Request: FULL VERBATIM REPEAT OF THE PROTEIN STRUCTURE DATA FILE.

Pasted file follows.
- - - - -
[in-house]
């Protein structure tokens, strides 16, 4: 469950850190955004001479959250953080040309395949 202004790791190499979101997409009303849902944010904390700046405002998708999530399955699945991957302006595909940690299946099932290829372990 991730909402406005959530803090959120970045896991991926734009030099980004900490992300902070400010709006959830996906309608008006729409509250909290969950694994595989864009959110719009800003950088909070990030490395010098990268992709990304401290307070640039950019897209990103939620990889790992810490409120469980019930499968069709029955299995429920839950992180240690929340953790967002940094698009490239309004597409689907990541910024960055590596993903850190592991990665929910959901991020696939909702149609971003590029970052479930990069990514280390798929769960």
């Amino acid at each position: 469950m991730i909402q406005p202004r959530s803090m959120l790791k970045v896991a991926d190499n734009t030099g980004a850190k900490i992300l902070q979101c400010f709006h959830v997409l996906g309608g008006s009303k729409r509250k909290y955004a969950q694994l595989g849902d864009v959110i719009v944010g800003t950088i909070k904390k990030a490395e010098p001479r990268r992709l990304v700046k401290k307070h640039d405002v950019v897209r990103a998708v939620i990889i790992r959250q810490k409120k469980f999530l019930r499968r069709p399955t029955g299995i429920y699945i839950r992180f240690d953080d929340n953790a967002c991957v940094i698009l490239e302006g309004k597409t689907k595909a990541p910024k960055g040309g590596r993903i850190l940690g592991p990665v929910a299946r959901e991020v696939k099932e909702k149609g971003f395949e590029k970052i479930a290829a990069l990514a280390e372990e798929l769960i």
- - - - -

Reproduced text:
[in-house]
């Protein structure tokens, strides 16, 4: 469950850190955004001479959250953080040309395949 202004790791190499979101997409009303849902944010904390700046405002998708999530399955699945991957302006595909940690299946099932290829372990 991730909402406005959530803090959120970045896991991926734009030099980004900490992300902070400010709006959830996906309608008006729409509250909290969950694994595989864009959110719009800003950088909070990030490395010098990268992709990304401290307070640039950019897209990103939620990889790992810490409120469980019930499968069709029955299995429920839950992180240690929340953790967002940094698009490239309004597409689907990541910024960055590596993903850190592991990665929910959901991020696939909702149609971003590029970052479930990069990514280390798929769960």
């Amino acid at each position: 469950m991730i909402q406005p202004r959530s803090m959120l790791k970045v896991a991926d190499n734009t030099g980004a850190k900490i992300l902070q979101c400010f709006h959830v997409l996906g309608g008006s009303k729409r509250k909290y955004a969950q694994l595989g849902d864009v959110i719009v944010g800003t950088i909070k904390k990030a490395e010098p001479r990268r992709l990304v700046k401290k307070h640039d405002v950019v897209r990103a998708v939620i990889i790992r959250q810490k409120k469980f999530l019930r499968r069709p399955t029955g299995i429920y699945i839950r992180f240690d953080d929340n953790a967002c991957v940094i698009l490239e302006g309004k597409t689907k595909a990541p910024k960055g040309g590596r993903i850190l940690g592991p990665v929910a299946r959901e991020v696939k099932e909702k149609g971003f395949e590029k970052i479930a290829a990069l990514a280390e372990e798929l769960i």